3 In [13, Lemma 3.1], it was proved that, if we consider problem (5.1), we have that 𝒮(0)=S, and 𝒮(0) is attained in 𝒟0(Ω) if, and only if, Ω=N. Therefore, if Ω=N, the result follows from point (2). If ΩN, the fact that 𝒮~(0)=S+ε follows from Theorem 4.7 (3). Moreover, all minimizing sequences {un}n converge weakly to 0 in H1, therefore they converge strongly in L2(Ω) and so they converge pointwise a.e., hence, by Theorem 4.7 (5), we deduce that, in the splitting u=w+ψ, we have that w=0, namely the ultrafunction solution coincides with its singular part.

4 We start by following the approach of [13]. We let U be a minimizer of


and, for every ε>0, let Uε(r):-ε2-N2U(rε). Let δ>0 be such that Bδ(xm)Ω, and let uδ,ε be defined as follows:


where Θ is a constant given in [13, Lemma 2.4]. Moreover, if F(u):-uL2(Ω)2+Ωa|u|2dx, for δ1,δ2 small enough, we have that F(uδ1,ε)F(uδ2,ε). Then (uε,ε) is a minimizing net (for ε0), so we can use Theorem 4.7 (4). As (uε,ε) converges pointwise to 0, we obtain that w=0, whilst the definition of the net ensures the concentration of ψ in xm. The last statement is again a direct consequence of Theorem 4.7 (4). ∎

Let us notice that the above theorem shows a strong difference between the ultrafunctions and the classical case. The existence of solutions in VΛ(Ω) is ensured independently of the sign of a whilst, as discussed in [13, Section 4], the conditions on a for the existence of solutions in the approach of Brasco and Squassina are essentially optimal. Of course, ultrafunction solutions might be very wild in general; their particular structure can be described in some cases, depending on a.

5.2 The singular variational problem

5.2.1 Statement of the problem

Let W be a C1-function defined in {0} such that




We are interested in the singular problem (SP).

Naive formulation of problem SP.

Find a continuous function


which satisfies the equation


with the following boundary condition:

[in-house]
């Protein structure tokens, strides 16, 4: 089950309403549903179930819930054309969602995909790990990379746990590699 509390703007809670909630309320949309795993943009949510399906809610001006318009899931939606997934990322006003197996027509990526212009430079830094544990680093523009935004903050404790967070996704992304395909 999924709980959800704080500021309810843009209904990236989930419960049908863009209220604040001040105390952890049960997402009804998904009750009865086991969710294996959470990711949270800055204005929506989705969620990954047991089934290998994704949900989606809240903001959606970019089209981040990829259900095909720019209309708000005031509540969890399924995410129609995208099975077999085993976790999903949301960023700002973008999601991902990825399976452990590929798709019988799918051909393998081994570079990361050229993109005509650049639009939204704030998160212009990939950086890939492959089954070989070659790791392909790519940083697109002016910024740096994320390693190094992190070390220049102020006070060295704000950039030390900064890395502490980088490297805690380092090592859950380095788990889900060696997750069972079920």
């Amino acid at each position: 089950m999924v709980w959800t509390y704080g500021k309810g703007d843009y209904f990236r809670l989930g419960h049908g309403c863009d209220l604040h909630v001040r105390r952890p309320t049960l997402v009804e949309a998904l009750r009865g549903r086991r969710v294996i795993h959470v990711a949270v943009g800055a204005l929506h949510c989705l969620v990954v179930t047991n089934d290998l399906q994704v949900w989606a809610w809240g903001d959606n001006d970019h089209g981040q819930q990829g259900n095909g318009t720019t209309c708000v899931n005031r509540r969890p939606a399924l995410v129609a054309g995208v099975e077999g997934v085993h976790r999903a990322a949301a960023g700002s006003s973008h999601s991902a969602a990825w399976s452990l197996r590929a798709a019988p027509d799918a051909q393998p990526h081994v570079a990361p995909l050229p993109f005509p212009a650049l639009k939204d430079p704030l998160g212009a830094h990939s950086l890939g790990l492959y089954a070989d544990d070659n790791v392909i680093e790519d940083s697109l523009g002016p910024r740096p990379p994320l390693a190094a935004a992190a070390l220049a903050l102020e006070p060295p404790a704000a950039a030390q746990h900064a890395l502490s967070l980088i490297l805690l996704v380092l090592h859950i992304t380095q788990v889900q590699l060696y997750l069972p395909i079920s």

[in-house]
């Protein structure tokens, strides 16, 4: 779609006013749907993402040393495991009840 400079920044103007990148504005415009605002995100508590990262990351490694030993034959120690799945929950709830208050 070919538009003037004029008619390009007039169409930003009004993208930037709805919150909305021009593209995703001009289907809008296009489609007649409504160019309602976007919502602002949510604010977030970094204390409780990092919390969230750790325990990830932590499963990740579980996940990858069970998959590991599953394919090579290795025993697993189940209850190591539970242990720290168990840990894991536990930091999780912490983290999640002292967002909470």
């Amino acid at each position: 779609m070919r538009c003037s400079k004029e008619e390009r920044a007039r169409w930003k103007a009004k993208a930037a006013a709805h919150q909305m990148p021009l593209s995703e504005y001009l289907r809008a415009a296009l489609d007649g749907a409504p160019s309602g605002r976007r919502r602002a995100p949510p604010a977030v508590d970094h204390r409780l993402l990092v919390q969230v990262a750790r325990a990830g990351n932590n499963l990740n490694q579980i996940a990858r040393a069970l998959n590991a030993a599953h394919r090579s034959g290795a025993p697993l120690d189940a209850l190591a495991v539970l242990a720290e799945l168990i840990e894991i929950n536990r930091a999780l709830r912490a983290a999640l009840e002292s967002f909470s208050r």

where Ω is an open set such that Ω and gL1(Ω) is a function different from 0 for every x which changes sign, e.g. g(x)=±1. Clearly, this problem does not have any solution in C1. This problem could be reformulated as a kind of free boundary problem in the following way:

Classical formulation of problem SP.

Find two open sets Ω1 and Ω2 and two functions


such that all the following conditions are fulfilled:

Ω=Ω1Ω2Ξ,whereΞ=Ω¯1Ω¯2Ω;-Δui+W(ui)=0inΩi,i=1,2;(5.7)ui(x)=g(x)forxΩΩi,i=1,2;limxΞui(x)=0;Ξis locally a minimal surface.(5.8)

Condition (5.8) is natural, since formally equation (5.5) is the Euler–Lagrange equation relative to the energy


and the density of this energy diverges as xΞ. In general this problem is quite involved since the set Ξ cannot be a smooth surface and hence, it is difficult to be characterized. However, this problem becomes relatively easy if formulated in the framework of ultrafunctions.

Let us recall that the Laplace operator of an ultrafunction uV(Ω¯) is defined as the only ultrafunction ΔuV(Ω) such that

ΩΔuvdx=-ΩDuDvdx,for allvV0(Ω¯),


V0(Ω¯):-{vV(Ω¯):for allxΩΓ,v(x)=0}.

Notice that, we can assert that Δu(x)=DD(x) only in xΩ*.

Ultrafunction formulation of problem SP6.

Find uV(Ω¯) such that

u(x)0for allx(Ω¯)*Γ,(5.10)-Δu+W(u)=0forxΩ*Γ,(5.11)u(x)=g(x)forx(Ω)*Γ.(5.12)

As we will see in the next section, the existence of this problem can be easily proven using variational methods.

5.2.2 The existence result

The easiest way to prove the existence of an ultrafunction solution of problem SP is achieved exploiting the variational structure of equation (5.11). Let us consider the extension


of the functional (5.9) to the space

Vg(Ω¯):-{uV(Ω¯):for allx(Ω)*Γ,u(x)=g(x)}.

Remark 5.3.

We remark that the integration is taken over Ω*, but u is defined in Ω¯*. This is important, in fact, for some xΩ*, xΩ*, the value of Du(x) depends on the value of u in some point yΩ*,yx. This is a remarkable difference between the usual derivative and the ultrafunction derivative.

Lemma 5.4.

Equation (5.11) is the Euler–Lagrange equation of the functional (5.13).


We use the expression of as given in Definition 3.6. As


let us compute separately the variations given by 12|Du|2 and W(u). As


is a quadratic form, for vV0(Ω¯), we have that